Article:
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Gov. Scott Walker spoke to a crowd gathered for the opening ceremony of the Wisconsin State Fair on July 31, 2014. Gov. Scott Walker spoke to a crowd gathered for the opening ceremony of the Wisconsin State Fair on July 31, 2014.

Gov. Scott Walker spoke to a crowd gathered for the opening ceremony of the Wisconsin State Fair on July 31, 2014.

By Dave Umhoefer January 4, 2015

The high-stakes frenzy of a campaign season often brings out the worst in the campaigners.

The Truth-O-Meter provided plenty of evidence for that in 2014 when it came to claims by Gov. Scott Walker and his Democratic rival, Mary Burke.

But as we noted during the race, claims that were at least Half True were not uncommon.

Looking back at the whole of 2014, in fact, more than 60 percent of their claims landed on the meter’s true side (Half True, Mostly True or True).

Walker won the race handily, so on the eve of his Jan. 5, 2014 inauguration for a second term, let’s look back at the Top 10 most-clicked Walker claims of the year.

Here they are, in order of readership:

1. In the heat of the campaign, Walker portrayed Burke as an outsourcer extraordinaire because she was an executive at Trek Bicycles, the Burke family company.

"(Mary) Burke’s company," Trek Bicycles, "makes 99% of their bikes overseas," Walker said.

We rated that Mostly True, saying the number is a credible educated guess, but that calling it Burke’s company was a stretch because she left a decade earlier.

2. In June, Walker said the secret John Doe criminal investigation of his campaign finances has been "resolved" and two judges have said it is "over."

We rated that False, saying Walker’s characterization was misleading at best. At that point, the investigation had been stopped under one judge’s ruling. But the second ruling, while a serious blow, did not end the probe and, as we noted at the time, prosecutors had appealed both rulings.

In September, a federal appeals court overturned one of the rulings, sending the issue to state courts in Wisconsin, where various appeals are pending.

3. On cable TV’s MSNBC, Walker said "Jobs that involve the minimum wage are overwhelmingly jobs for young people starting out in the workforce."

False, we said. The best estimates are that 24 percent to 55 percent of such jobs are held by teenagers and young adults. That’s a lot, and from a relatively small component of the overall hourly-wage workforce. But Walker’s use of "overwhelming" strongly suggested that a very large majority of those jobs are held by young people. They are not.

4.  In a debate with Burke, Walker said, "The next state budget will begin with a surplus of over half a billion dollars -- $535 million to be exact."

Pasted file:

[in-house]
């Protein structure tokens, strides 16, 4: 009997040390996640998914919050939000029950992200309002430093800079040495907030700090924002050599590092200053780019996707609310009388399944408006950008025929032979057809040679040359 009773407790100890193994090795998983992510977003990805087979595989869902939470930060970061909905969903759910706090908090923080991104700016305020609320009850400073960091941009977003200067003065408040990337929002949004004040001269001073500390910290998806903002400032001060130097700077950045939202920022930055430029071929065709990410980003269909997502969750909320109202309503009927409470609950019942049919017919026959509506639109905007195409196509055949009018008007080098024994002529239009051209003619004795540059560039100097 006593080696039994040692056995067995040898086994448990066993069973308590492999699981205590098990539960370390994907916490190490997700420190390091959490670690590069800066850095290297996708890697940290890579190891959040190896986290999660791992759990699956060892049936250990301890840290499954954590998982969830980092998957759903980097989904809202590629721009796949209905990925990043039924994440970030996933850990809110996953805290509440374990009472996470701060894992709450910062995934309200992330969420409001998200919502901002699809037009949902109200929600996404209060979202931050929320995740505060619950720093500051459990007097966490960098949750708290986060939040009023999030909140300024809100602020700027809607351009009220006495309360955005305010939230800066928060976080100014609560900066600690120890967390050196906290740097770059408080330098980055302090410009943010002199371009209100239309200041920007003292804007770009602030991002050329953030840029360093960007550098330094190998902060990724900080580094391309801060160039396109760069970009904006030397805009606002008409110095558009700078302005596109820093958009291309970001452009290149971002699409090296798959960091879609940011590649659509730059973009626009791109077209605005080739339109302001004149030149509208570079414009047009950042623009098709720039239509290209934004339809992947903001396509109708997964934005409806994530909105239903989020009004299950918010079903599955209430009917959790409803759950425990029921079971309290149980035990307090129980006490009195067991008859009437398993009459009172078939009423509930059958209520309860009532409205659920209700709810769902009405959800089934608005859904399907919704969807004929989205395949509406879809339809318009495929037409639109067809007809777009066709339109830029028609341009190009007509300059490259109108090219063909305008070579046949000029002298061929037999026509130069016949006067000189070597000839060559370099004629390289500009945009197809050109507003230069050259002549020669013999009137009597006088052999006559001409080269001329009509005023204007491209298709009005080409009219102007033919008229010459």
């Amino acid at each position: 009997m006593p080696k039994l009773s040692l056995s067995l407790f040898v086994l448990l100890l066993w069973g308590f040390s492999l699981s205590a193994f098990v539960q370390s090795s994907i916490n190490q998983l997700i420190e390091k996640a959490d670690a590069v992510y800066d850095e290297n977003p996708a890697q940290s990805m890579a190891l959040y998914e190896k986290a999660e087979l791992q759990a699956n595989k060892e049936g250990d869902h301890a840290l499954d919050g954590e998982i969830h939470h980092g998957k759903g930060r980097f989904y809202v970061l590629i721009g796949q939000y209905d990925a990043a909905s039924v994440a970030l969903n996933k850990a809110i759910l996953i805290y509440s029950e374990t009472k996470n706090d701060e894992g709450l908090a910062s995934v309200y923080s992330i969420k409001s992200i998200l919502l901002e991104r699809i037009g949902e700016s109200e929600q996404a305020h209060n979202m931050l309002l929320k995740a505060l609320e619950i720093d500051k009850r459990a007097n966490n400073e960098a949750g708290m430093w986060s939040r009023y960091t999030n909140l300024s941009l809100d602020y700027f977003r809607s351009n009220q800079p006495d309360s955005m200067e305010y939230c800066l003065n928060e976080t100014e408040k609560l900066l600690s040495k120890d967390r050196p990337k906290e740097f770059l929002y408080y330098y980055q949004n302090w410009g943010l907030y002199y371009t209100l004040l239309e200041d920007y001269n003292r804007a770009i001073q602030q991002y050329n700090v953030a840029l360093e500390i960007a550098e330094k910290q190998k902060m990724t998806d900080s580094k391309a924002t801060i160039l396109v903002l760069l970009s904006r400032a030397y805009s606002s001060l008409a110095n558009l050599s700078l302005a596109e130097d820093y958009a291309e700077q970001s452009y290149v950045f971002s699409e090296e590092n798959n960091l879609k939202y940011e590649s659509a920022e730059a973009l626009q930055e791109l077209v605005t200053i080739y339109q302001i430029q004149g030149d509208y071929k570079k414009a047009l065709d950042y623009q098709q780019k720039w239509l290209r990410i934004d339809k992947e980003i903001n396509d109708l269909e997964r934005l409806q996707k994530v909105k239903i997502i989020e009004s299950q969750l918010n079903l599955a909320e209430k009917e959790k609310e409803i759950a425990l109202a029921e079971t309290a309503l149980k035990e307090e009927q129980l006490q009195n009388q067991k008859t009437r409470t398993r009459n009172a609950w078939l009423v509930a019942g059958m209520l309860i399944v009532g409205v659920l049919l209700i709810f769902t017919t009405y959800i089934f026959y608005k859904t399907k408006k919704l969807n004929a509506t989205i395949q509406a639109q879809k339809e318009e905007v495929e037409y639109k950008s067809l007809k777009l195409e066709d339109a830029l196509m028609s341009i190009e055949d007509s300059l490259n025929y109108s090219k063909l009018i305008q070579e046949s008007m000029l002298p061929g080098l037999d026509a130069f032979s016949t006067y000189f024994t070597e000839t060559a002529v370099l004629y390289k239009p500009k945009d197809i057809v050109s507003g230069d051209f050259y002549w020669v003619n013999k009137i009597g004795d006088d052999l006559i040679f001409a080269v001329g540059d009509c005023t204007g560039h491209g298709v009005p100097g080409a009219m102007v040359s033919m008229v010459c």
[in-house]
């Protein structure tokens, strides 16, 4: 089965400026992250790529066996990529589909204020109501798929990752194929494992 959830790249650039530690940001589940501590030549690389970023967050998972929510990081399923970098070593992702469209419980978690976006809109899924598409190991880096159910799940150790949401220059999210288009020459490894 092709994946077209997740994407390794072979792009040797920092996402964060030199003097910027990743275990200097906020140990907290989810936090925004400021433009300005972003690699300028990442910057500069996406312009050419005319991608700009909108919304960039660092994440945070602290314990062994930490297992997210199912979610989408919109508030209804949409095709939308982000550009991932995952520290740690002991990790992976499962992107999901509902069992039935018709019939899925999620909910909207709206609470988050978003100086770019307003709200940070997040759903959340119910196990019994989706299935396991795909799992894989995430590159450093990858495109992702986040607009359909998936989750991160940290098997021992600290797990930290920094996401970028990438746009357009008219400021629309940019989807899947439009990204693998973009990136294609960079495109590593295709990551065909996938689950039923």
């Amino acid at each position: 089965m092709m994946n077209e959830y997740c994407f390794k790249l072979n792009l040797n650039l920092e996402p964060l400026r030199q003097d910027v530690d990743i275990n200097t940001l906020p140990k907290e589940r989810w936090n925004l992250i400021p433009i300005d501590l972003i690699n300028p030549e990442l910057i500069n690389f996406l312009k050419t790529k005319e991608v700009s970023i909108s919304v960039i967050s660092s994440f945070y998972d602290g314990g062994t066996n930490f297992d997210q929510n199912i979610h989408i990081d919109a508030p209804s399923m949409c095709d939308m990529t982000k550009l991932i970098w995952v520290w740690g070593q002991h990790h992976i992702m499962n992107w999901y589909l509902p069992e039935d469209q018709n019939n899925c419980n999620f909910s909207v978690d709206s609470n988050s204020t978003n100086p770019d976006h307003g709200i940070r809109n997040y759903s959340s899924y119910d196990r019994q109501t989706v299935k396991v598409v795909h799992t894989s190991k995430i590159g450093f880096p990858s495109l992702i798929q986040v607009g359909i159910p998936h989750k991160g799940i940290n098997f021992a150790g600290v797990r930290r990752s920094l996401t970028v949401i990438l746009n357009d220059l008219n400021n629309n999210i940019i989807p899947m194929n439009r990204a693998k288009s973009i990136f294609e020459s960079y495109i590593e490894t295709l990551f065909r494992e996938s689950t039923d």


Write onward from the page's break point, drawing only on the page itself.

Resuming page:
We rated that False. That rosy number flew in the face of the official estimate based on a long-established method used by members of both parties, and the governor’s budget office.

5. In February, the governor was under fire for rejecting the federal Medicaid expansion. He said he didn’t trust that the money would come.

He said: "Federal government reneging" on Medicaid payments to Wisconsin caused about $240 million in extra costs in the 2013-’15 state budget.

We rated that False. Typical cost-sharing fluctuations, based mainly on a longstanding formula, explain the extra state burden -- not any reversal of course or pulling back on a commitment by Washington.

6. Walker claimed that a poll taken "a few months ago" found "70 percent approval or higher" of Act 10, his signature -- and controversial -- law curbing collective bargaining for most public employees.

We rated that False. No known poll asked Wisconsinites about Act 10 in the months leading up to Walker's statement on April 1, 2014, and his staff did not cite one. One poll question from May 2012 found 75 percent support for one part of the law, but what the level of support for Act 10’s various provisions might have been in early 2014 is strictly speculation.

7. We rated Mostly True the governor’s claim that Act 10 "saved the taxpayers some $3 billion."

Requiring most state and local government employees to contribute more to their pensions has saved public employers more than $3 billion, including $2.35 billion in pension costs, and there are more savings that haven’t fully been tallied.

Those costs haven’t simply been eliminated, however. They’ve been taken on by public employees, who are also taxpayers.

8. "Walker sticks to claim on Midwest jobs growth." That was our headline on an item testing Walker’s claim that "In the last year, Wisconsin ranked third in Midwest job growth."

The ranking was outdated, we found in rating the claim False. The updated ranking was fourth, closer to middle of the pack, something the governor knew before his ad aired.

9. Walker earned a True when he claimed: "Wisconsin is #1 in the Midwest for personal income growth over the year."

The governor correctly identified a good-news trend that saw Wisconsin boost its status from a laggard to a leader on total personal income, including wages, property income and government assistance.

10.  Walker repeatedly went after Burke’s time as state Commerce secretary. He claimed that, Since I took office, "Wisconsin ranks 11th in the nation in total business establishment growth compared to 47th in the years Mary Burke was Commerce secretary."

The numbers backed him up, we said in rating the claim True.

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PolitiFact Wisconsin items as noted

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2014's best-read claims about Scott Walker